If the question is “what are the girlies wearing in a cost of living crisis” the answer is “probably something we already own”. Reminiscent of post-war “make do and mend” campaigning, the massive inflation of food and energy prices mean that many of us simply don’t have the disposable income budget for new clothing and accessories.
With conscious consumption at the forefront of public attention with the global climate crisis, thrifting and second hand shopping has never been more popular. Pedalled by Gen Z’s willingness to address the ills of the world, the downfall of fast fashion and the rise of charity shops in its place is contributed to the younger audiences. Considered more ethical and ecofriendly, sites like eBay, Vinted and Depop have been catapulted into the mainstream as go-to shopping destinations.
Whilst it may be that the benefits of shopping second hand are often associated to the desire to be more sustainable, it is also much cheaper than purchasing brand new. The price point of second hand clothing enables many to adhere and assimilate to ever-changing clothing trends and gives fashion accessibility to those of lower incomes who would have perhaps been otherwise excluded, linking it intrinsically with the model of the recessionista. This is perhaps why the rise of the Depop charity shop resellers is considered so vicious. Crediting their “curation” skills for the profits in their pockets, the practice typically involves young, white, middle class women buying a £3.50 kids tshirt in their local Cancer Research and posting it to their profiles for £35 with a caption along the lines of “super cute Y2K unique baby tee fits size 4-6!”. It is arguable that the abundance of clothing in charity shops means that there’s enough to go round for all, and encourages the life cycle of a garment. On the other hand, it leaves a sour taste in my mouth that those who profit are the ones who aren’t in need. Whilst it may not be number one on the list of class issues, it is easy for those who are involved in the Depop reseller side hustle to say that they’re “entrepreneurs”, whilst many others aren’t afforded the luxury of the time and effort required to source the same pieces at their lower prices.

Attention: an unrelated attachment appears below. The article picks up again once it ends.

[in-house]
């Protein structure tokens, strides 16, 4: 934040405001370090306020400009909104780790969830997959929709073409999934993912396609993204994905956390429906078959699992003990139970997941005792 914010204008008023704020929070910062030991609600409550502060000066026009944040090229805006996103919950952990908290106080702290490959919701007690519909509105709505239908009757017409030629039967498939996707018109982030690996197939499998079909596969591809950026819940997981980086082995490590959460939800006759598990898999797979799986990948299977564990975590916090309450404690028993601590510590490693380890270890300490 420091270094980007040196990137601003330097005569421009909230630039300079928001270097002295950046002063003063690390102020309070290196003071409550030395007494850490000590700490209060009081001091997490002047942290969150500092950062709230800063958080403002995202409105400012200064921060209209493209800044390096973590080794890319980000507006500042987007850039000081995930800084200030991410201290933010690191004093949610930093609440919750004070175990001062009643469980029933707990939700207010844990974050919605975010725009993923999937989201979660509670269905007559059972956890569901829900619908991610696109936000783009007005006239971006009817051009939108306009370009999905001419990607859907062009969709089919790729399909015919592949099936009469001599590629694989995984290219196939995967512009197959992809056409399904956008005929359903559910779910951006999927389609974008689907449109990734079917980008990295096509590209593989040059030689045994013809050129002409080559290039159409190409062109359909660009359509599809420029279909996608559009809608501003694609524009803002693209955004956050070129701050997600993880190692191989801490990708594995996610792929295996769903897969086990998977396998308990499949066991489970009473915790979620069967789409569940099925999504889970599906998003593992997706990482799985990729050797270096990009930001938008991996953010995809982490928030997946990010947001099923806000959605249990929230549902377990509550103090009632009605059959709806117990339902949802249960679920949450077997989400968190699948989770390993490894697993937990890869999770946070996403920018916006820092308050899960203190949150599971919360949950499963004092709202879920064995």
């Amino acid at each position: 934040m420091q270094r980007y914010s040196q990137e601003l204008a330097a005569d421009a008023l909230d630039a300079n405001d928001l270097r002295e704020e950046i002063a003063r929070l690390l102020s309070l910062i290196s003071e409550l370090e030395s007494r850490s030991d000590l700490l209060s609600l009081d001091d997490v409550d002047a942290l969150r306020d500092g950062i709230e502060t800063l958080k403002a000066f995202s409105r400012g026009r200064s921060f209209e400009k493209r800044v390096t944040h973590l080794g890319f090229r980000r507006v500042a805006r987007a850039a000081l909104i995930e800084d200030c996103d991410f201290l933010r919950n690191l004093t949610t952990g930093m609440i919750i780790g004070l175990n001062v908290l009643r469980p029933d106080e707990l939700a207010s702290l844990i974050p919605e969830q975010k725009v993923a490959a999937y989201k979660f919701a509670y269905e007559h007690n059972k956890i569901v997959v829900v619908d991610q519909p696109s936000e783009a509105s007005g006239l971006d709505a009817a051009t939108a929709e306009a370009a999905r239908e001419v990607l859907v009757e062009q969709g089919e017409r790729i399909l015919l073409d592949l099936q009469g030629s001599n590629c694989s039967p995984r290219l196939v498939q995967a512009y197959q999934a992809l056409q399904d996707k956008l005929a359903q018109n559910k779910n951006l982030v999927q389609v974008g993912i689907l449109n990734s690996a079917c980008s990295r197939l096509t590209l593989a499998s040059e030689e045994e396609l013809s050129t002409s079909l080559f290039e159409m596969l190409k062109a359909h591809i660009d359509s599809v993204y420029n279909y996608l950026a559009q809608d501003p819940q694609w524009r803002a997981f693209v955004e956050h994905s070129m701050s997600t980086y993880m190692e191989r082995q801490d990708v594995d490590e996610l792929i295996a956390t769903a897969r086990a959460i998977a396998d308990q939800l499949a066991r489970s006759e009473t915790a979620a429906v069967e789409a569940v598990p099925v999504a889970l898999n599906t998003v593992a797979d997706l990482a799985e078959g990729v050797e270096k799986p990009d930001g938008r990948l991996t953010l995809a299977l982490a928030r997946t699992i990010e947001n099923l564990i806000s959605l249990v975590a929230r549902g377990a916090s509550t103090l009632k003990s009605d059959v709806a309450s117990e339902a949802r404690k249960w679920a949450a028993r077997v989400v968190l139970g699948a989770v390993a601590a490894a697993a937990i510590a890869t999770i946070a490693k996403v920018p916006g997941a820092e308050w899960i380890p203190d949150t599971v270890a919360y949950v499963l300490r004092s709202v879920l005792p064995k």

Another movement gaining momentum in the era of the recessionista is the rise of “blokecore”, a nod to all things inherently working-class-middle-aged man. Think of your typical local pub regular, balding beer bellied labourers, football and fruit machines, stellas and ciggys, and now dress like one. Think Fred Perry polo tops, Stone Island badges, CP company goggle beanies, Adidas trainers, Burberry nova check, excessive gold jewellery. Blokecore and its increase in popularity is a direct link to “bubble up theory” in fashion, whereby trends are adopted by those on the upper echelons from those of a lower class background. Streetwear and workwear blend together, forming innovative new styles of dress and fashion movements that subsequently flow away from their roots and into new audiences. Now, the “it” spots for the fashion girlies is the boozer round the corner, drinking Guiness, playing pool and dressed like the estate Dads of the 2000’s.
Following a similar story is the establishment of Gorpcore within mainstream fashion. Coined back in 2017, the term refers to clothing of a practical, utilitarian nature. Recessionista’s relationship with the evergrowing gorpcore trend can be contributed to its quality, durability and long life span of garments. With England’s unpredictable weather forecast, clothing that is outdoor appropriate, comfortable and stylish simultaneously is an essential. Patagonia, North Face, Salomon and Arcteryx are the go to brands for the gals of the gorp. Whilst the individual clothing items may boast a high price point, they are considered a much better value for money than their budget counterparts. Outdoor clothing is attractive to those who intend to buy once and never need to repurchase the same item again. In addition, gorpcore coincides with a slow living lifestyle - staycations, wild swimming, hiking and camping - yet urban dwellers also adopt the style in droves, highlighting the dual purpose of fashion and functionality.
Overall the recessionista is someone whose attitude is less about what can be sold and instead what can be solved. The recycling of old trends and the rise of more wearable and workable ones hopefully means a push towards a more considered and sustainable approach to clothing consumption. Finding a wardrobe that works for the individual without forking out every month for the next microtrend or fast fashion brand. Keeping the pounds in the pocket and sharing clothing amongst friends instead. Boycotting buying new in favour of our existing outfits. The recessionista is a proud outfit repeater. The recessionista is wise in their choices. The recessionista knows their preferred styles, fits and uniforms and sticks to them.